Givens, a design partner at local architecture and design firm 10 Design, is a sustainable-architecture specialist. His research projects in collaboration with the University of Hong Kong and Tongji University in Shanghai are aimed at "greening" cities through the built environment.
He's also behind such initiatives as the Galaxy Yabao Hi-Tech Enterprises Headquarter Park in Shenzhen, whose eco-credentials include building facades that neutralise air pollution 24 hours a day (via a photocatalytic layer of titanium dioxide).
For his Hong Kong home, Givens could not do anything about his building's orientation and the ensuing ubiquitous lack of natural light, but he could change the internal dynamics to reduce its energy consumption. And he did it without a major renovation.
The first change was to paint every surface white to reduce the need for artificial lighting. "We kept the parquetry floor, sanded it and painted over with a matt finish," says Givens, adding that it "looks better than a bamboo floor", in reference to what is widely regarded as the most sustainable flooring material.
"When renovating, it's always better to reuse what you already have instead of introducing a new material, no matter how green," he says.
Some of the internal walls were removed to bounce light throughout the 800 sq ft apartment. Windows were upgraded with energy-efficient panes. The choice of laminated glass also made the windows child-safe, so Givens was able to do away with the iron bars normally fitted to high-rise flats, which allowed in even more light.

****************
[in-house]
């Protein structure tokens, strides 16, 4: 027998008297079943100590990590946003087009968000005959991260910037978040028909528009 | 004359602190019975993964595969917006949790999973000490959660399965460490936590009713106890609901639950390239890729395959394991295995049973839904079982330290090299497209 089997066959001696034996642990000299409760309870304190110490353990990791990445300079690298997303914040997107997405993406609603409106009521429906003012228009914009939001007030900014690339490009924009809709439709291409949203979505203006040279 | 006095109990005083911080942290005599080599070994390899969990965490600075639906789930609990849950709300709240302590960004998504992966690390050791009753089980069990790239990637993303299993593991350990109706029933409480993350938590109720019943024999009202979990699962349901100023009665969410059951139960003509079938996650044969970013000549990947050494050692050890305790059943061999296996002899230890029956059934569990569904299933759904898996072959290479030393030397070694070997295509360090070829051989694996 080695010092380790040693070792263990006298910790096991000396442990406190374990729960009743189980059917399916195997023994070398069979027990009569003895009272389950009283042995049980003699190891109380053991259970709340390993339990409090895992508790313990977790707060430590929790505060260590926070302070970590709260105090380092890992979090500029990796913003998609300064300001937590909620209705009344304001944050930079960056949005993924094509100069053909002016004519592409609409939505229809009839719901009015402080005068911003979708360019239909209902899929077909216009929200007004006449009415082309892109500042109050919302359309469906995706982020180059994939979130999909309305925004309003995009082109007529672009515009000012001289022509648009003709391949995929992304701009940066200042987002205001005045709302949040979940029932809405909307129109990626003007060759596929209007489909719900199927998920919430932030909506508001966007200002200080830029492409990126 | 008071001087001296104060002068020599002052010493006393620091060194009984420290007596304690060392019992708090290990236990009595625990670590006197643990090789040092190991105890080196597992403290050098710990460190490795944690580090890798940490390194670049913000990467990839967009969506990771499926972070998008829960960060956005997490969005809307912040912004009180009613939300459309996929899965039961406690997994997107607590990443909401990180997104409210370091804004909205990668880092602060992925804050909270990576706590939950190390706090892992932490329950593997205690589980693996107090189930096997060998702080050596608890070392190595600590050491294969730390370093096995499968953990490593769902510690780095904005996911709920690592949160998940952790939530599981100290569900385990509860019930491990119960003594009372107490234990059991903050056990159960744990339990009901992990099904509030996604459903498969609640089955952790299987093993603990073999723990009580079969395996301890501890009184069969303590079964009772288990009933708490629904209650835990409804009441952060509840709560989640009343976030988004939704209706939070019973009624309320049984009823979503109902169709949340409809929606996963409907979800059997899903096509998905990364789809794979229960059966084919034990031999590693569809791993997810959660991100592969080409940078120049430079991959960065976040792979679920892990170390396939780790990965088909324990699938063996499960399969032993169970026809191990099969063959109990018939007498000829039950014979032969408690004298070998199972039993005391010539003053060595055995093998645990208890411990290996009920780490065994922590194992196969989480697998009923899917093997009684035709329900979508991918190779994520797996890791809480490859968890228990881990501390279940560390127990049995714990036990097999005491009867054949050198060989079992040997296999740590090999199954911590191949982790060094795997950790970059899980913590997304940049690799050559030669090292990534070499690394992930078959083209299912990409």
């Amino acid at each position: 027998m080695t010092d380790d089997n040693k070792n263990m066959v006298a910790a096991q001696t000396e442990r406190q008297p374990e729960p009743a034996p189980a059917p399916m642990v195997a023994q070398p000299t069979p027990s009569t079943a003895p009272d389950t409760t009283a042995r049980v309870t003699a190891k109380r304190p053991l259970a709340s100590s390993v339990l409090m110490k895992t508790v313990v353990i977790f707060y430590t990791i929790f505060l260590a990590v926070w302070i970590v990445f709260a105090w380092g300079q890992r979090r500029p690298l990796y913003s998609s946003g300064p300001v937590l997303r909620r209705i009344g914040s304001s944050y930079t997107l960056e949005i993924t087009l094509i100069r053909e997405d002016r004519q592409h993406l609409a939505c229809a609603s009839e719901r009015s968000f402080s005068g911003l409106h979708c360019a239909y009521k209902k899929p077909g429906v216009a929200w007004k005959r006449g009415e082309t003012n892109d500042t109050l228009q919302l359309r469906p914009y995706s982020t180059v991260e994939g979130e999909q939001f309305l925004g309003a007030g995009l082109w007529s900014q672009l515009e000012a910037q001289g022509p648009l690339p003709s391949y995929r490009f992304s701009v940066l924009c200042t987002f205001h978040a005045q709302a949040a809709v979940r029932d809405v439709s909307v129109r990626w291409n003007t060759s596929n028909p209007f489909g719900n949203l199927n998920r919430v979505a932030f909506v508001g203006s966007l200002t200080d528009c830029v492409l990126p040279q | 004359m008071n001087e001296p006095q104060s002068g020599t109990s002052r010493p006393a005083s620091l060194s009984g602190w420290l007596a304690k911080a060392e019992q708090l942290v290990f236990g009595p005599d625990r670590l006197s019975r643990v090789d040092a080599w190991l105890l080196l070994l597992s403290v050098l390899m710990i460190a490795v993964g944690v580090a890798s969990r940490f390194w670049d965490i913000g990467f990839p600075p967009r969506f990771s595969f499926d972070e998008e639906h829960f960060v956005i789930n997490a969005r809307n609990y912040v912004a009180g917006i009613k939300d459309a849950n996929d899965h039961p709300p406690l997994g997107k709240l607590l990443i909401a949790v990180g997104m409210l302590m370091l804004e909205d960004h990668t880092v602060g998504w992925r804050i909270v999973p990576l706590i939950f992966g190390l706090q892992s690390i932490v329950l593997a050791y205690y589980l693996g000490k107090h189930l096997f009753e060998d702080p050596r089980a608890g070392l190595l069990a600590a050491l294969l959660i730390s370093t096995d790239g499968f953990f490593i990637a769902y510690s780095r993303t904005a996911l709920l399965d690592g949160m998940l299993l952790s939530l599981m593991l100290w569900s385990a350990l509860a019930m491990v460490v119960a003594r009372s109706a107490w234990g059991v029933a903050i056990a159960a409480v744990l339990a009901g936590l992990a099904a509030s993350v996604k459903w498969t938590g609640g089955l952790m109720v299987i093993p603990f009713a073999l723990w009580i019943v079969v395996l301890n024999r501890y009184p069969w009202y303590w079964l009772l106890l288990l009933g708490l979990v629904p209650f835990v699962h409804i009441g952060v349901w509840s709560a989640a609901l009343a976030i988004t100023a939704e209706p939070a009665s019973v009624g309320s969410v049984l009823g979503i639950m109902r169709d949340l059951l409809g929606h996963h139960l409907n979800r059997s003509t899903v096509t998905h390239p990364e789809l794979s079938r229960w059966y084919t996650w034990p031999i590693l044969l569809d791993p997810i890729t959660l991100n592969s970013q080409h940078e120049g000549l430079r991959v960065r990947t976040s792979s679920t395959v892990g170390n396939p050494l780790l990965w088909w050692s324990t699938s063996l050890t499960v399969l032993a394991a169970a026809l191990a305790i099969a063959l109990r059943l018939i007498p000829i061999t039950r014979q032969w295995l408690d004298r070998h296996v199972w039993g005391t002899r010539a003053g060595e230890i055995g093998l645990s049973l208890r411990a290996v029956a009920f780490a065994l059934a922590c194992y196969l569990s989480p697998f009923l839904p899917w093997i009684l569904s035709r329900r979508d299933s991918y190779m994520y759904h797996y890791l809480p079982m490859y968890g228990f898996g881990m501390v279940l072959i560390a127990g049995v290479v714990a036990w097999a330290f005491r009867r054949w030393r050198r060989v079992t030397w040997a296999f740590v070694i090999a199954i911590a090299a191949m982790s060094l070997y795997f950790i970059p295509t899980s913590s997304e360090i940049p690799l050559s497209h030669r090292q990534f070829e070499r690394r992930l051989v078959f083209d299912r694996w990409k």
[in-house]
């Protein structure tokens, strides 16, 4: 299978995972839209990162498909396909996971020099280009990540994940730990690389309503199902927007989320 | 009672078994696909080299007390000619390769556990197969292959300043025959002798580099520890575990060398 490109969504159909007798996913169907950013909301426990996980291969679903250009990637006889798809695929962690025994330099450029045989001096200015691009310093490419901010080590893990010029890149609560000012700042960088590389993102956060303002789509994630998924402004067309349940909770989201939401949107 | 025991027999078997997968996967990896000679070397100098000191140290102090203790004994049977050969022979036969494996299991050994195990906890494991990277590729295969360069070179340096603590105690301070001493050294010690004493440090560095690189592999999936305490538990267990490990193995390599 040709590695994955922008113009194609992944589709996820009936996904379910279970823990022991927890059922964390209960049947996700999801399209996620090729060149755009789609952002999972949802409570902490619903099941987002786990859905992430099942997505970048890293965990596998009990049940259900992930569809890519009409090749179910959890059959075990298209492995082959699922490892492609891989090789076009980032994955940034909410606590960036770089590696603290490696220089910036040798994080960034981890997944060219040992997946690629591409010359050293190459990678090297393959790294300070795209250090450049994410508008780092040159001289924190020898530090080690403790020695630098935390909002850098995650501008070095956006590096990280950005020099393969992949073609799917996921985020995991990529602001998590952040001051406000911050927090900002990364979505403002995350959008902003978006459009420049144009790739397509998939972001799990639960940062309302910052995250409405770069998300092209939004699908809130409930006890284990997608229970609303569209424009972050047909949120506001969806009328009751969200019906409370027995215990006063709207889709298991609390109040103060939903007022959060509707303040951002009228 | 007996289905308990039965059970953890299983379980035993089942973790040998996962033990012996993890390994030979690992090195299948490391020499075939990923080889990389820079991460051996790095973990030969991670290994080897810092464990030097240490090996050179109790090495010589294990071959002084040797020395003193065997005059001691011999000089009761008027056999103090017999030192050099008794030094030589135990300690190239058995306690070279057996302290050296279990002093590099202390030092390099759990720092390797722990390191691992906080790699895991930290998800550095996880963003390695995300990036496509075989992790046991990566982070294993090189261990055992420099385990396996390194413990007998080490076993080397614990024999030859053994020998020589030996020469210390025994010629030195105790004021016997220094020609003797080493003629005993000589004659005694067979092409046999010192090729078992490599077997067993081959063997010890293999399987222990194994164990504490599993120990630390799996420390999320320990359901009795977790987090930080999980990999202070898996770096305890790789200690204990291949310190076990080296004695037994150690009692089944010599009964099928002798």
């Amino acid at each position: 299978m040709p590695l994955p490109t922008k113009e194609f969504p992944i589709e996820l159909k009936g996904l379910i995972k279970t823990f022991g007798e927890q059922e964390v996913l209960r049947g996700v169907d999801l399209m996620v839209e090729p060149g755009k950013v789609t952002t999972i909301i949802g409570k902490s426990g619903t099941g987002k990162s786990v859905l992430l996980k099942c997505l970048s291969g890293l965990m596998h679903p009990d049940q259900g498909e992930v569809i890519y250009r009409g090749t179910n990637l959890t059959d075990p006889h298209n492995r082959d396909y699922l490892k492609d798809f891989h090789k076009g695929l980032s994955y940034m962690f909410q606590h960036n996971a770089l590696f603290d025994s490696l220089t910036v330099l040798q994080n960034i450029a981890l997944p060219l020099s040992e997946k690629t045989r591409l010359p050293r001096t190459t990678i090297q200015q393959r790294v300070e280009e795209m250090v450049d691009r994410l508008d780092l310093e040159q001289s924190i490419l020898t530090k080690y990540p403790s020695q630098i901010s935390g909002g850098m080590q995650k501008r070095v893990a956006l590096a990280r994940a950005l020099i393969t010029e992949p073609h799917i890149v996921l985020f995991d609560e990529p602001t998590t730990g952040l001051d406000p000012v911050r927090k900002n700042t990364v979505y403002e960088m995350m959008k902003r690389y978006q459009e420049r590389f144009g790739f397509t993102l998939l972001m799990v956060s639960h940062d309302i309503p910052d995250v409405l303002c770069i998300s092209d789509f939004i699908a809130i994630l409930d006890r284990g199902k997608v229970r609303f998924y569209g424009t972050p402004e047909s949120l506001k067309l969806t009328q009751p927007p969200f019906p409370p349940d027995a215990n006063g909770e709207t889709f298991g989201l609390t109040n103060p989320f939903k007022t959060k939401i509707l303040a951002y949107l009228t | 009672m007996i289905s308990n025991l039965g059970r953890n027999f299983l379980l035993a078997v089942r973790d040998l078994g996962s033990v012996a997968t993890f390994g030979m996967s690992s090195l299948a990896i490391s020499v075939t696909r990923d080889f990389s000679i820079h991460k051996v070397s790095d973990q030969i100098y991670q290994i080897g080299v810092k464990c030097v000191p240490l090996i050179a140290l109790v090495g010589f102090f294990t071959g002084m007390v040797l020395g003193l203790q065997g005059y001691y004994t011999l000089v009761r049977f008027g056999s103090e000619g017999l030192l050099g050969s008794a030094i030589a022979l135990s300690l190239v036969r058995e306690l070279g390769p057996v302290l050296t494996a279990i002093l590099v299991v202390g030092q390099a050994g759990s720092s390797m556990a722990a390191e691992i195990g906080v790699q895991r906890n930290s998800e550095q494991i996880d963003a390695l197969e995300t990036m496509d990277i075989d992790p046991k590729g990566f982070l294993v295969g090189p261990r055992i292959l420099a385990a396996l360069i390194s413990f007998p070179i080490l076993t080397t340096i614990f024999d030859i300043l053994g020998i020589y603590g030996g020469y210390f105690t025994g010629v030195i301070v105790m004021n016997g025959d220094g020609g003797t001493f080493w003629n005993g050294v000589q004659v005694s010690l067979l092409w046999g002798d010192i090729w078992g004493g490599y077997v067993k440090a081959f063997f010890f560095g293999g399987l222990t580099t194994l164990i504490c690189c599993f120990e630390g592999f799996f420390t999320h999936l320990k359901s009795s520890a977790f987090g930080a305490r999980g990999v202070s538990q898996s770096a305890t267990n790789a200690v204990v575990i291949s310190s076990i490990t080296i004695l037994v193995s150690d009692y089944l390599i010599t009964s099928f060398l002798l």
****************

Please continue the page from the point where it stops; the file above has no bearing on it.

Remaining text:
In what may seem counterintuitive in the city's air-conditioned culture, the Givens open their windows as often as possible. "We picked the unit because it faces the gap in the mountains behind Happy Valley and gets a constant breeze," he says.
"Orientation is the best way to reduce heat gain and promote natural ventilation. Our unit faces east/southeast, which greatly reduces the glare and heat gain of a western-facing facade.
"In a new flat you can have more alternatives such as introducing passive cooling, using stone floors, and exterior shading devices."
Leung says: "A cultural shift and green behaviour are no less important than any green design. In the zero-carbon building, we advocate behavioural changes such as cool summer business clothing, green operation and regular maintenance of building systems. Green buildings are only successful if they support green living."